Potential Evolutions in the TNBC Treatment Paradigm
Insights From: Tiffany Traina, MD, Memorial Sloan Kettering Cancer Center
Tiffany Traina, MD: The results of IMpassion130 actually open up many more questions in the management of advanced triple-negative breast cancer. For the 40% of patients who have PD-L1 [programmed death-ligand 1]–positive tumors who may go on to receive first-line nab-paclitaxel [nanoparticle albumin-bound paclitaxel]–atezolizumab, it is unclear what the optimal second-, third-, and further-line therapy should be. Our go-to drugs often are not just taxanes but platinum, and so a remaining question that we hope to see answered with some upcoming trials are with other partner chemotherapy drugs like platinum, such as eribulin. Another clinical question is what to do for our patients who recur within 12 months of their early diagnosis. Those patients would have been excluded from IMpassion130.
A question that I think remains unanswered is how we should manage patients with germline BRCA mutations. We have very compelling data for efficacy with a very manageable adverse event profile with PARP inhibitors. So IMpassion130 cannot answer that for us, neither can the other randomized trials of PARP inhibition alone, but there are ongoing studies to look at partnering PARP inhibition with checkpoint inhibitors. And I think that these are exciting data, but as we try to put this into context of the other active agents, including AKT inhibitors or androgen receptor antagonists, we just do not yet know the optimal sequence for these agents.
I think we have some compelling data hopefully coming soon of other checkpoint inhibitors in combination with platinum and doublet chemotherapy, so that will be interesting to see. These are also in partner with paclitaxel, not just albumin-bound paclitaxel. So that’s worth keeping an eye on. I think the whole idea of moving this approach into earlier lines of therapy—adjuvant and neoadjuvant—will be of interest, when there are small volumes of disease around, to hopefully help see more cure in triple-negative breast cancer.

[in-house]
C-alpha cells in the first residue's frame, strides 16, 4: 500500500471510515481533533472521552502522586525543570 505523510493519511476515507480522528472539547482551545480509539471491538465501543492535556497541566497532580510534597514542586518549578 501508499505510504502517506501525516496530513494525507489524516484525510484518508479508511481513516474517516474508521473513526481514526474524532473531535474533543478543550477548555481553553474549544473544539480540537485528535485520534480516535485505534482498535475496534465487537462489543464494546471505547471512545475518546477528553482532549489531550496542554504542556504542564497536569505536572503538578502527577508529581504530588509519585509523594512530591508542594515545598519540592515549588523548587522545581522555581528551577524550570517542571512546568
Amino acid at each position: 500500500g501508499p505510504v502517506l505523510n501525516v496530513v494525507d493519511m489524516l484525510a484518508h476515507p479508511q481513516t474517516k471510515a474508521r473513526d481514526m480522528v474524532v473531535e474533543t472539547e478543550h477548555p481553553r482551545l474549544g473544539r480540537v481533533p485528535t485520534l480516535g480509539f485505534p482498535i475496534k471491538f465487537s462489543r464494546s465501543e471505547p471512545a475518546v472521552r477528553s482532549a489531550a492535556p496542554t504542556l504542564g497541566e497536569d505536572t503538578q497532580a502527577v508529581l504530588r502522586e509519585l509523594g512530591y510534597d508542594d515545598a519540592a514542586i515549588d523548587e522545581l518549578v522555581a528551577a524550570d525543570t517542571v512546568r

As I approach the treatment recommendations for a woman with metastatic triple-negative breast cancer, I envision meeting really a platform of data. I now need to know her tumor’s PD-L1 status. I need to know the germline BRCA status. I find it very interesting and important to have next-generation tumor sequencing because that may open up opportunity for other targeted therapies in development. We’ve seen some interesting data from 2 different trials looking at AKT inhibitors in triple-negative breast cancer. So I think having this platform to characterize the triple-negative breast cancer is really important.
Additionally, right now androgen receptor [AR] testing by IHC [immunohistochemistry] is really the testing modality that we have available, but that is hopefully a surrogate for this luminal AR subtype, in which case that opens up even additional avenues for treatment. So at each decision point we need to understand what the signature is of the triple-negative breast cancer to the best of our ability. And recognizing that we always have cytotoxic chemotherapies, I’d like to see that we’re able to have a bit more personalized decision making based on the biology of the disease.
Looking ahead to the next 5 years in triple-negative breast cancer, I think we’ve seen such tremendous progress in the past 5 years, and that is reason to be hopeful. With the IMpassion130 results, we now have our first indication in metastatic triple-negative breast cancer for an immune-directed therapy. And I would be hopeful that we see progress in incorporating those drugs earlier on in the disease course and treatment, such as in the neoadjuvant and adjuvant setting. I would be encouraged to see what different combinations look like for our patients. I think, as I have mentioned, that it’s important to have next-generation sequencing and gather tumor data over time to see how our optimal targeted therapies may change as well.